Surprised to just learn this, given that headlines were initially made in August 2013 on this bit of awesomeness: scientists have hooked up people’s brains to the internet and successfully conveyed direct brain-to-brain communication signals.

The process sounds rather simple, actually. A “sender’s” brain is hooked up to electroencephalography (EEG) sensors and a “receiver’s” brain is hooked up to a transcranial magnetic stimulation (TMS) device. Both are non-invasive (i.e., requiring no implants in the brain, just some sensors on the scalp). The sender’s EEG signal is transmitted via the internet to the receiver’s TMS device.

In an experiment conducted at the University of Washington, senders were placed in front of a video game where they needed to fire a cannon to defend a city. But they had no control. They would think “fire,” and this signal was transmitted via the internet to the receivers located about a half mile away on campus. The receiver would near-instantaneously “sense” the fire signal and press the fire button.

The receivers conveyed that the process felt completely involuntary (…lots could be unpacked here on free will, the possible illusion of self-control, or lack thereof). Andrea Stocco, Research Assistant Professor of Psychology, commented about receiving the brain-to-brain communication:

My arm wanted to move by [itself]. It was actually moving. I saw it, like, lifting up and pressing the button…The feeling was that I was quite literally lending parts of my brain to somebody else.

Your Brain on Fractals by wolfepawImage by wolfepaw (CC BY-NC-ND 3.0)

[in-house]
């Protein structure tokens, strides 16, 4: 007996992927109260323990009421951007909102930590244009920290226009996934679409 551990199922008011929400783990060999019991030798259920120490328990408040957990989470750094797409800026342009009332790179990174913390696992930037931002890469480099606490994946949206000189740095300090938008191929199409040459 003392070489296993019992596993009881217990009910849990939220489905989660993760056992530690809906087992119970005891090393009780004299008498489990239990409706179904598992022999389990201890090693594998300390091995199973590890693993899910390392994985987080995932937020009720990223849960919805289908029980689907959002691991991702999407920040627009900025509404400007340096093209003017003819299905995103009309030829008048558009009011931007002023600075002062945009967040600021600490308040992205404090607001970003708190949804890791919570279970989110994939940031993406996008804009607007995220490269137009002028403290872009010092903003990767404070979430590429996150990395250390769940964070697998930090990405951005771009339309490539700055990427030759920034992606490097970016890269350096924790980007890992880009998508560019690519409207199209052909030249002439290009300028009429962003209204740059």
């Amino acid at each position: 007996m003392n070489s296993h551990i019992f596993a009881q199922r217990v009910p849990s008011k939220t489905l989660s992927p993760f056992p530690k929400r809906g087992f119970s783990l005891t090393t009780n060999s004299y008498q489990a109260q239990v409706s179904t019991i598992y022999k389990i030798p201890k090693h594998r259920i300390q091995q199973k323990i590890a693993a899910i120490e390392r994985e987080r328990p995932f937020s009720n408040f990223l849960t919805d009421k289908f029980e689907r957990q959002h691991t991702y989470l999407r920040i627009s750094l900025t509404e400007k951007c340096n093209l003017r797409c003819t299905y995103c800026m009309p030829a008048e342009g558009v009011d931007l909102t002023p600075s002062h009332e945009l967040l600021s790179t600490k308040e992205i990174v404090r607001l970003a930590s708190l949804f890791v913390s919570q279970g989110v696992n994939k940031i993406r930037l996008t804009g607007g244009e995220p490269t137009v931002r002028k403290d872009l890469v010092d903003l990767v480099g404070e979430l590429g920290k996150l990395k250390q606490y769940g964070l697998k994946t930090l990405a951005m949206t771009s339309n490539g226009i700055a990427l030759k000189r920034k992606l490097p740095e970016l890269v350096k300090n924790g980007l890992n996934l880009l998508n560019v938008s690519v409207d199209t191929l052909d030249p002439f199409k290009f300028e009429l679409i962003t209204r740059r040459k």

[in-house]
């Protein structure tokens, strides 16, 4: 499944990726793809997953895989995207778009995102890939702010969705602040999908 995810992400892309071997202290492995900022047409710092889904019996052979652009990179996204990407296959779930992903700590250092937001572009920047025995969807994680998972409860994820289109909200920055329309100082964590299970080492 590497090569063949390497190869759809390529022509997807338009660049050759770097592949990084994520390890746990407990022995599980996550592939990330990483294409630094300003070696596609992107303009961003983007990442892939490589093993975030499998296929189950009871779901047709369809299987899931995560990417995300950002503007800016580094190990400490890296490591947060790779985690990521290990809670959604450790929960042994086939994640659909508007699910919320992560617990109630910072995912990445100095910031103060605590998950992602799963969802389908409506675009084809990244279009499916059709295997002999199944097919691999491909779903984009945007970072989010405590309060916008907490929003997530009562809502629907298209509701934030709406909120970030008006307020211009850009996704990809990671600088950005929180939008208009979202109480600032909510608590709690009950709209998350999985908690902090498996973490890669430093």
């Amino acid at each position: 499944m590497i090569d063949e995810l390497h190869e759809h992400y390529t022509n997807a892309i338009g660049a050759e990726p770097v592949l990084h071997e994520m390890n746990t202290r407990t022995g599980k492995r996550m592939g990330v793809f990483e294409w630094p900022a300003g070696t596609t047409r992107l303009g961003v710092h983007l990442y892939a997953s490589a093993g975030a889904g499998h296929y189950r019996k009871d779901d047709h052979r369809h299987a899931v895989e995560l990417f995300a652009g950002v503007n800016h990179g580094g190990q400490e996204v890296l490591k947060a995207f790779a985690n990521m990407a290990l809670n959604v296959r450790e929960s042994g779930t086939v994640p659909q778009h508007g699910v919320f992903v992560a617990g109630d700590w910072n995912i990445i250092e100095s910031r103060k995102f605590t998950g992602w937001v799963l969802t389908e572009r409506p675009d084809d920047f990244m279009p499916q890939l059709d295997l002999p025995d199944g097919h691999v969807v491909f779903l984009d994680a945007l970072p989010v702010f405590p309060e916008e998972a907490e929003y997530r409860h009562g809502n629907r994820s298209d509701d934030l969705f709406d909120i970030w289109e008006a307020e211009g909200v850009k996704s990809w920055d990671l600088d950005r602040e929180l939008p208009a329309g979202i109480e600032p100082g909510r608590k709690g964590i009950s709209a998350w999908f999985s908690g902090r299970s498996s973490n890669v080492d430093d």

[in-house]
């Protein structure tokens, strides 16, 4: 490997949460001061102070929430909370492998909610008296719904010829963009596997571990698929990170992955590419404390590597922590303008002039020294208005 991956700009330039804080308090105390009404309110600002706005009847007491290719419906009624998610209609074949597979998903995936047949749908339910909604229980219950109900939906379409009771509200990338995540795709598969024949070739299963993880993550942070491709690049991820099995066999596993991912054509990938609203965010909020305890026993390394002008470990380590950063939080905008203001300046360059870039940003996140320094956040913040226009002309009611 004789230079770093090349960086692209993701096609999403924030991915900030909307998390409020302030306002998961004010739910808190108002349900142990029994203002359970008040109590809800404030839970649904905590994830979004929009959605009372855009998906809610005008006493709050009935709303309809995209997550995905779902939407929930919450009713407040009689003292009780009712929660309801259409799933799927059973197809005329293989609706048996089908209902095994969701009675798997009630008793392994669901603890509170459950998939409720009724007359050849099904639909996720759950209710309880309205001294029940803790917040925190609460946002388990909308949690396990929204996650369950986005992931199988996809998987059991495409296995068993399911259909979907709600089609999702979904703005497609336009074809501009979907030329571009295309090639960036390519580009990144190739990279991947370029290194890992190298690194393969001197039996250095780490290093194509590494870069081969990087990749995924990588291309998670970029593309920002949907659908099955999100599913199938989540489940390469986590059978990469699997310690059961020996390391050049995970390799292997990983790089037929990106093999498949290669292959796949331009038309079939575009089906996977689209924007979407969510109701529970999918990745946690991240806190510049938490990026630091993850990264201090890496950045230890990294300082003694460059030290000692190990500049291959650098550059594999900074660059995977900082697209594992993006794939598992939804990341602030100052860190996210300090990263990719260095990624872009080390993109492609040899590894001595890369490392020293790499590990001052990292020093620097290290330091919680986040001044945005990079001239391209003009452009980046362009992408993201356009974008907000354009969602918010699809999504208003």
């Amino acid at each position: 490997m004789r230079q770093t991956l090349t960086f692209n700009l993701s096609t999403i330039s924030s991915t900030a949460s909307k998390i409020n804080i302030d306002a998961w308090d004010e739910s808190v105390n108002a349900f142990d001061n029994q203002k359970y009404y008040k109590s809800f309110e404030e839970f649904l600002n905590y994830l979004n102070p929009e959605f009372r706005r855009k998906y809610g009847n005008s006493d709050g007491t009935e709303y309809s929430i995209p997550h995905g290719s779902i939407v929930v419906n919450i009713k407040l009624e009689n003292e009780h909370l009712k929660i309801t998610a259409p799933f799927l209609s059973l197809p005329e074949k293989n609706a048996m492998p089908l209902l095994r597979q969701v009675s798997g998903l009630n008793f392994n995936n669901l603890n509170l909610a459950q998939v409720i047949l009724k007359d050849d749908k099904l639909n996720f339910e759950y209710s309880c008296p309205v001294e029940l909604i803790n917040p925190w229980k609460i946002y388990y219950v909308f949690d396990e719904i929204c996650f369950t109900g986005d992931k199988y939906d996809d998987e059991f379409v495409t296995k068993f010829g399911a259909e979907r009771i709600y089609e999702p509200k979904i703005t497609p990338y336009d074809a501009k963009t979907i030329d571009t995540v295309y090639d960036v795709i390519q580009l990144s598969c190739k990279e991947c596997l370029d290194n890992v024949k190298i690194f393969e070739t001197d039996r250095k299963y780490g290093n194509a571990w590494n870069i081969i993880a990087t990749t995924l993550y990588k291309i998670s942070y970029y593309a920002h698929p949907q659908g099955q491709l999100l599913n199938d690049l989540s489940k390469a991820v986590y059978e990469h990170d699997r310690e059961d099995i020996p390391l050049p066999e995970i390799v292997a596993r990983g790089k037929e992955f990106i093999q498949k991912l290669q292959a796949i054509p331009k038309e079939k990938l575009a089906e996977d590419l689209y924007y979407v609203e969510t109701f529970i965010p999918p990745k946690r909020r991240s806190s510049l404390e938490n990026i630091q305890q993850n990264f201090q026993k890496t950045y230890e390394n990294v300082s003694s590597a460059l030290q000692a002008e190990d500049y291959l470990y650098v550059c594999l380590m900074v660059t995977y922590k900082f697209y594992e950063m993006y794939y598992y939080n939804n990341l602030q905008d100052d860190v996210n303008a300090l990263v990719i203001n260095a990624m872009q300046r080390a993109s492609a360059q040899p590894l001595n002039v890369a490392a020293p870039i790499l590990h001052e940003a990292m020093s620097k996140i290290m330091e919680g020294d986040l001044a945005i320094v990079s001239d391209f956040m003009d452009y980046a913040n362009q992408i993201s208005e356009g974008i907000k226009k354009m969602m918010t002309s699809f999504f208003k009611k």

Crazy. Chantel Pratt, Assistant Professor of Psychology and collaborator on the research project, commented in an interview with CNET that brain-to-brain transfers of “data” could help “especially when knowledge cannot be easily translatable into words.”

The implications of this statement are profound. Throughout the course of human evolution, our knowledge has not only depended on, but in many ways has been constrained by, our ability to develop and utilize language. The principle of linguistic relativity holds that the structure of language affects the way we conceptualize our world. But what happens if and when our brains can communicate beyond the linguistic realm?

Our world view would be shattered open. We would share in the ineffable.

Where language fails us, for example in describing mystical states, we are left babbling, grasping for meaning to convey to others. We can “know” many things internally; big, ineffable, mind stuff that as of yet is completely impossible to convey with certainty to others. We try as we may, but a large portion of our human experience is beyond words and is thus solely our own.

The possibility of conveying the “unspeakable” to others via direct brain-to-brain communication is incredible, and the implications for science and spirituality would be powerful. Brain space may be our next frontier.

But, let’s not get ahead of ourselves. This particular experiment was constrained to motor control signals. There is lots of work to be done before we’re sharing our brains like open books via the internet, but, wow, it’s seemingly within grasp. What an amazing (and risky) proposition. The research, led by Rajesh Rao, Associate Professor of Computer Science and Engineering, was recently published in PLOS One.

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"What is knowledge anyway? It is not a physical thing; but neither is it a metaphysical ideal, like a perfect circle that can never be drawn, a mathematical constant with an infinite decimal tail, or a goddess of sublime beauty who never ages. Knowledge, eventually, relates to nothing but itself, and leads nowhere but back to itself." - Reverend Nemu

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